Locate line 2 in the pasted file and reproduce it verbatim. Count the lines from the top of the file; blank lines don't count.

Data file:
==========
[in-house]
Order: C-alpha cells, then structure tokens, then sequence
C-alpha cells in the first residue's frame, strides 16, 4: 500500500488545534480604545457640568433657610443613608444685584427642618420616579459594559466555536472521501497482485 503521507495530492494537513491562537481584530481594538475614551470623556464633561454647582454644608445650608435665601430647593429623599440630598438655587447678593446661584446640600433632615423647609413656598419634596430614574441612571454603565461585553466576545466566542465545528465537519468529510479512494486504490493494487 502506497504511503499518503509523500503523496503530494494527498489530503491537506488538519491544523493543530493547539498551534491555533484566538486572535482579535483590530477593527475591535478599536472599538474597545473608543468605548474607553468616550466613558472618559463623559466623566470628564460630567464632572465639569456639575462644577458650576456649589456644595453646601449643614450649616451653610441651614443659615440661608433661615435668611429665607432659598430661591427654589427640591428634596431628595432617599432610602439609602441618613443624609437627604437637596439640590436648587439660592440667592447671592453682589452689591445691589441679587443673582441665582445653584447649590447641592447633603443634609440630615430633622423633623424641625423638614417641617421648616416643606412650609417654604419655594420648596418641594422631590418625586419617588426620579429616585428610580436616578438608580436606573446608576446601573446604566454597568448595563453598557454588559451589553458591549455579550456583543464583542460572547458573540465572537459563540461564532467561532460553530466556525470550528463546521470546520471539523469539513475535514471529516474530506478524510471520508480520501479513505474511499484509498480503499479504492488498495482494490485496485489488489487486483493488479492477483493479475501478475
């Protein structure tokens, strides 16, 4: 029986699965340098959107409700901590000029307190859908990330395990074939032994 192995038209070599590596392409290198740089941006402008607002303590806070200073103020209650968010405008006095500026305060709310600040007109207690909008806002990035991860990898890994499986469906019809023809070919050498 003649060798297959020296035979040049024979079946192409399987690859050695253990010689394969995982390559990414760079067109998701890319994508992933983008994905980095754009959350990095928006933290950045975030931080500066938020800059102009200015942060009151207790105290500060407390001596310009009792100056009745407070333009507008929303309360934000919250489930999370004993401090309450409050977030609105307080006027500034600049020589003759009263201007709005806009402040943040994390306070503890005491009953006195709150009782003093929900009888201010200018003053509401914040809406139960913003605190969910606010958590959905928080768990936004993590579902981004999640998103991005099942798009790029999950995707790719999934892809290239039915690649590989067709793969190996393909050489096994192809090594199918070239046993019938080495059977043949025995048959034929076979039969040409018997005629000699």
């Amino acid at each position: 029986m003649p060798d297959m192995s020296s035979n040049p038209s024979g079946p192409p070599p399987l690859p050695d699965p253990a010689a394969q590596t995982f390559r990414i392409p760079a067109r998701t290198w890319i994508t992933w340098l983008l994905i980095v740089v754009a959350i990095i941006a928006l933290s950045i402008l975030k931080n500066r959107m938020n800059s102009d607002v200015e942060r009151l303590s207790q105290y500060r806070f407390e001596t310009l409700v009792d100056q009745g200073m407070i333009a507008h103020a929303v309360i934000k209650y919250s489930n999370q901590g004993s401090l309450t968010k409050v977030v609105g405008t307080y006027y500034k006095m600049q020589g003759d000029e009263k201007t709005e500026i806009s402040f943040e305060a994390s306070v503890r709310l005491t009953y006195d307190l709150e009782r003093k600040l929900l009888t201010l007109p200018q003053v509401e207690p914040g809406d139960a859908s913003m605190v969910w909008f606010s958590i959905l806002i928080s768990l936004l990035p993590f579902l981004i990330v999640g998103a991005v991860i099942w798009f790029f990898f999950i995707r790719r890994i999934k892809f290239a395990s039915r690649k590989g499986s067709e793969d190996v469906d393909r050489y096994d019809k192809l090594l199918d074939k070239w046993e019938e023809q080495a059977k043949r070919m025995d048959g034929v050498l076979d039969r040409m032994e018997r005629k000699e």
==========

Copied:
Order: C-alpha cells, then structure tokens, then sequence